Each day we bring you one stunning little glimpse of history in the form of a historical photograph. Enjoy!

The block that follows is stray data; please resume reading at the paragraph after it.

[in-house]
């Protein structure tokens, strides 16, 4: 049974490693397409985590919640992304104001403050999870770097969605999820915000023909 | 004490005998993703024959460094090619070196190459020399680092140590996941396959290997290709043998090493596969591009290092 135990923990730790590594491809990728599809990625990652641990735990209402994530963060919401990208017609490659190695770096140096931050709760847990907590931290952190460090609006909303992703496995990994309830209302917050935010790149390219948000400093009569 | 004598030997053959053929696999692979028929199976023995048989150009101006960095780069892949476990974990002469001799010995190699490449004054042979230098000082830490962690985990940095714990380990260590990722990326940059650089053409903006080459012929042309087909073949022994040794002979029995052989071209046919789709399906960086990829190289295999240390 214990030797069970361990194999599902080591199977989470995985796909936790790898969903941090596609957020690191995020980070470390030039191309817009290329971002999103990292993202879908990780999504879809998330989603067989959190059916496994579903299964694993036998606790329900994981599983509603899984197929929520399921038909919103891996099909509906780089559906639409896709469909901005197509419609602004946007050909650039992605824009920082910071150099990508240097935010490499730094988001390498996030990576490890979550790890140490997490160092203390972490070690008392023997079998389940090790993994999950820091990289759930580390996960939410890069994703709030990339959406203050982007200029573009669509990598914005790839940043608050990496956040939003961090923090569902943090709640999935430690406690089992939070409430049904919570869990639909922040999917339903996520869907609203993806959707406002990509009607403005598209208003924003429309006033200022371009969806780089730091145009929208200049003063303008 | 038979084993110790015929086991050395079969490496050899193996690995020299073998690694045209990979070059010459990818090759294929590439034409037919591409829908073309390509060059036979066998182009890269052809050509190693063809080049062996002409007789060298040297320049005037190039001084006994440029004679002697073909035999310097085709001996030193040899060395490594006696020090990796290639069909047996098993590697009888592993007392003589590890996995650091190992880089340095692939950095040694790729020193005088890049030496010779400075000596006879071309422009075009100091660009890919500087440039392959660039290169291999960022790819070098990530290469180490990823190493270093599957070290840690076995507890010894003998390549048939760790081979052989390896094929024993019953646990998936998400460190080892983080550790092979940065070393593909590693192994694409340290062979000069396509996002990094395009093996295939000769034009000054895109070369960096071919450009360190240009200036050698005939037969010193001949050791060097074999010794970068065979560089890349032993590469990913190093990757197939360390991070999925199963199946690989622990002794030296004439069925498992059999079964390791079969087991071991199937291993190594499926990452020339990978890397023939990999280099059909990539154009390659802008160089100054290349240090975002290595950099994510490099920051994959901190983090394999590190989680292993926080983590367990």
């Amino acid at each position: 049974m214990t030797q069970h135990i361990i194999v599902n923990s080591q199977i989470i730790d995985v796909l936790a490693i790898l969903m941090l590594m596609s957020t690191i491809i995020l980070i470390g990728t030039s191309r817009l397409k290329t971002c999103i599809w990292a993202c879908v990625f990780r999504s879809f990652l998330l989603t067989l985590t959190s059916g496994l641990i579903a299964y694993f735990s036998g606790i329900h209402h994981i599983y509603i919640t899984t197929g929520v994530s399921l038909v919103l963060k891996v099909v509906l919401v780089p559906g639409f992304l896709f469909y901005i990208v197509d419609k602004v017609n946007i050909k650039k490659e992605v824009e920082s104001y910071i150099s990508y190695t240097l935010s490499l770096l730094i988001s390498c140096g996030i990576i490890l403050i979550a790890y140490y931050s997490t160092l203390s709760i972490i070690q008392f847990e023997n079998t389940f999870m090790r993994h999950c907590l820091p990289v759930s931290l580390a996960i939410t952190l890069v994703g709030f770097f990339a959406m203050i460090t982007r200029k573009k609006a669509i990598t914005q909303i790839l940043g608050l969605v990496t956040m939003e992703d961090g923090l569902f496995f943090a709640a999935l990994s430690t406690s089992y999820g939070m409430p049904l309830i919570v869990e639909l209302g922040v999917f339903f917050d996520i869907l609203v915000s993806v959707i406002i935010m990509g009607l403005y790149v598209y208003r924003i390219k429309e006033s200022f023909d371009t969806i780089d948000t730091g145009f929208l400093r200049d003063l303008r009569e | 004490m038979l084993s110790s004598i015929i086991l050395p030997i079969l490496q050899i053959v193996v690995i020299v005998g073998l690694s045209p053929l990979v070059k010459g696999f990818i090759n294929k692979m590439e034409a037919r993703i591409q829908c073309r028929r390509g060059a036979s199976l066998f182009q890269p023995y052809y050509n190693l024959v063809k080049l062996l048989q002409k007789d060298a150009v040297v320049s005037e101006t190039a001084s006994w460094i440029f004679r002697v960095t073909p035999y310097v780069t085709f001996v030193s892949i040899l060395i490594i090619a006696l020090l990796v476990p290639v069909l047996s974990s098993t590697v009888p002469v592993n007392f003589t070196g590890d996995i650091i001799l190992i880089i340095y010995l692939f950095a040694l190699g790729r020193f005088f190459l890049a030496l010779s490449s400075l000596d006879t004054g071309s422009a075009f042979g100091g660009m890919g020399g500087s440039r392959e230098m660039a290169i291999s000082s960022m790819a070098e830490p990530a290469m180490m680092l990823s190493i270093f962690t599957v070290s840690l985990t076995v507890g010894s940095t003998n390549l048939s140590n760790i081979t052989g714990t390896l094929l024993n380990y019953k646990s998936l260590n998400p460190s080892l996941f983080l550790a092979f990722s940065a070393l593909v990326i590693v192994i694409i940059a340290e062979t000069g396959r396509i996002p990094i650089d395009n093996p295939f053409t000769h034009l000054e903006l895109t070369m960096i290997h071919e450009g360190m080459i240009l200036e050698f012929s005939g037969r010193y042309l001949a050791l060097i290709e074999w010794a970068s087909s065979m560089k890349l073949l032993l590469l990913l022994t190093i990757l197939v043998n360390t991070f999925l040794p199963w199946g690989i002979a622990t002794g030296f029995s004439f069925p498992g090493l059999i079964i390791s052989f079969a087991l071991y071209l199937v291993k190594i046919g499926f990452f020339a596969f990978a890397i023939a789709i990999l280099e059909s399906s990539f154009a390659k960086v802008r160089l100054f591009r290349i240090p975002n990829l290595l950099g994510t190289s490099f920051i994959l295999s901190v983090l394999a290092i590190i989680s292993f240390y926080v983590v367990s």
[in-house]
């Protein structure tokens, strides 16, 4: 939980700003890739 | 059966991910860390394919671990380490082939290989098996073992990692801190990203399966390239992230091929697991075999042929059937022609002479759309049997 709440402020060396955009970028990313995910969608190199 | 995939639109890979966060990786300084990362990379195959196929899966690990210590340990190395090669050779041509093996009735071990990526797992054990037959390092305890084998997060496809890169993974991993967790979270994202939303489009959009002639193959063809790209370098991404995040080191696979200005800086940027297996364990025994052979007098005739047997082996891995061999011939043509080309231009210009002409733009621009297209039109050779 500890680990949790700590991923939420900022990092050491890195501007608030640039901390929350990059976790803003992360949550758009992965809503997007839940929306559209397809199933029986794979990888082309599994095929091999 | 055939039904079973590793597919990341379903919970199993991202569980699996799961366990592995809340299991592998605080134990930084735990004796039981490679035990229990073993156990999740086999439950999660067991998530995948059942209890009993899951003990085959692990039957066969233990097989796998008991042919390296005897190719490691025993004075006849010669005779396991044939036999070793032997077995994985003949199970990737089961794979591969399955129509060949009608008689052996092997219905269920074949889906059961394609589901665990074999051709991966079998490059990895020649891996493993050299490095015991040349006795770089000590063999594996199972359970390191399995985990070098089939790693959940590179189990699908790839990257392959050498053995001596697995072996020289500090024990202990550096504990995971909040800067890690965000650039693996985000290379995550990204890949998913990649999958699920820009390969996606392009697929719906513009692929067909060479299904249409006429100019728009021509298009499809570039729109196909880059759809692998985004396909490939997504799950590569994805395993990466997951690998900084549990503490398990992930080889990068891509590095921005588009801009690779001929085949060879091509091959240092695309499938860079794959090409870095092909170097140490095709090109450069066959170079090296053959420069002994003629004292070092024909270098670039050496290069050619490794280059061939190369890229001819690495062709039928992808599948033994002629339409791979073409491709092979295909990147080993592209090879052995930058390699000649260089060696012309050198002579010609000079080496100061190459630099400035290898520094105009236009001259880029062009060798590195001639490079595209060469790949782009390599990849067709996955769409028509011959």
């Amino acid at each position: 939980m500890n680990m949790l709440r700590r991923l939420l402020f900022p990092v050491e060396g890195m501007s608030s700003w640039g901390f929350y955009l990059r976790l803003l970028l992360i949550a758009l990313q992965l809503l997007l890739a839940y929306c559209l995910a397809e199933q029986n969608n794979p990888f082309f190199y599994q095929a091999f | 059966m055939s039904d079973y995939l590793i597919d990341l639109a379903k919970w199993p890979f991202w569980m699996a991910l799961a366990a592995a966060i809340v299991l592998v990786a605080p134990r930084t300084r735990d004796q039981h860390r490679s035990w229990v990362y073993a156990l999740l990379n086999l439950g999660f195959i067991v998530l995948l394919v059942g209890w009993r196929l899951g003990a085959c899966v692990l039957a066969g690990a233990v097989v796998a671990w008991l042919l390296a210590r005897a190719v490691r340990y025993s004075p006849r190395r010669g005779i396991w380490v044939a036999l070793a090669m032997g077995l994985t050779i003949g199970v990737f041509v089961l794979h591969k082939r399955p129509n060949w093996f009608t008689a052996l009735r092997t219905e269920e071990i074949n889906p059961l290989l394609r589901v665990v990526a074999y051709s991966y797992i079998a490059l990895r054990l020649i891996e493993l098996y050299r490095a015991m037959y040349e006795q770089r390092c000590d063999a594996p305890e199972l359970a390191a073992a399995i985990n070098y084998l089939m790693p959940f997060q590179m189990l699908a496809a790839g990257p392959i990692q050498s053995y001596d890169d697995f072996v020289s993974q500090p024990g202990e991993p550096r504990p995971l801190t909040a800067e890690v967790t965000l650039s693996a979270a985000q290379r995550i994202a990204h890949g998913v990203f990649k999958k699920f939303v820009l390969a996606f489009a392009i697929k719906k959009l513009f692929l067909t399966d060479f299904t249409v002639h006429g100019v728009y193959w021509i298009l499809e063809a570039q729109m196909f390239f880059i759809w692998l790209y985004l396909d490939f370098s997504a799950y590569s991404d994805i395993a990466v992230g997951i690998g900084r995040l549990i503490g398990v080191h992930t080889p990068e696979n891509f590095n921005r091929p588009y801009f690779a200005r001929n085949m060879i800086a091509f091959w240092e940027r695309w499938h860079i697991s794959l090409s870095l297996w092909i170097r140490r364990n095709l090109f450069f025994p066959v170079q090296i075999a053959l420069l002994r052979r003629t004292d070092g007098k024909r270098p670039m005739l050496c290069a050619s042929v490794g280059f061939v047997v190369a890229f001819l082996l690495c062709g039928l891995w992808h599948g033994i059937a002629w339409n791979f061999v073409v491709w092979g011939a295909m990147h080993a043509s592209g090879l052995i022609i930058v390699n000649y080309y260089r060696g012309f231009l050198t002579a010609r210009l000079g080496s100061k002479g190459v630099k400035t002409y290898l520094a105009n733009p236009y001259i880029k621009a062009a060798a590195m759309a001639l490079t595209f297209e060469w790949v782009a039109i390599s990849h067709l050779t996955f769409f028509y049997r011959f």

Interesting picture and caption, reminding me of some of my reading. In the 1880s and later, in Wisconsin and probably other similar states like Michigan, most farmers had less work to do in winter than summer. One reason was that the soil froze solid, as did most slow-moving rivers. Some farm maintenance was needed, and of course cows needed to be milked. Many farmers couldn't afford to stay idle, and had sons old enough to leave at home to do the chores. Some of these farmers, or their young-adult sons, went Up North to the logging camps, where they could earn cash income. There, the frozen ground was an advantage, as the trees could be cut and processed without having to deal with mud (or mosquitoes). The logs were dragged to the nearest river, where they were dumped on the ice. When breakup came in spring, those with the log rolling skills we saw in an earlier picture would help take the logs downriver to sawmills. So far as I know, none of my ancestors went to the lumber camps, but I've read old newspaper articles about the practice, and found online old letters from men, often new immigrants, who did.
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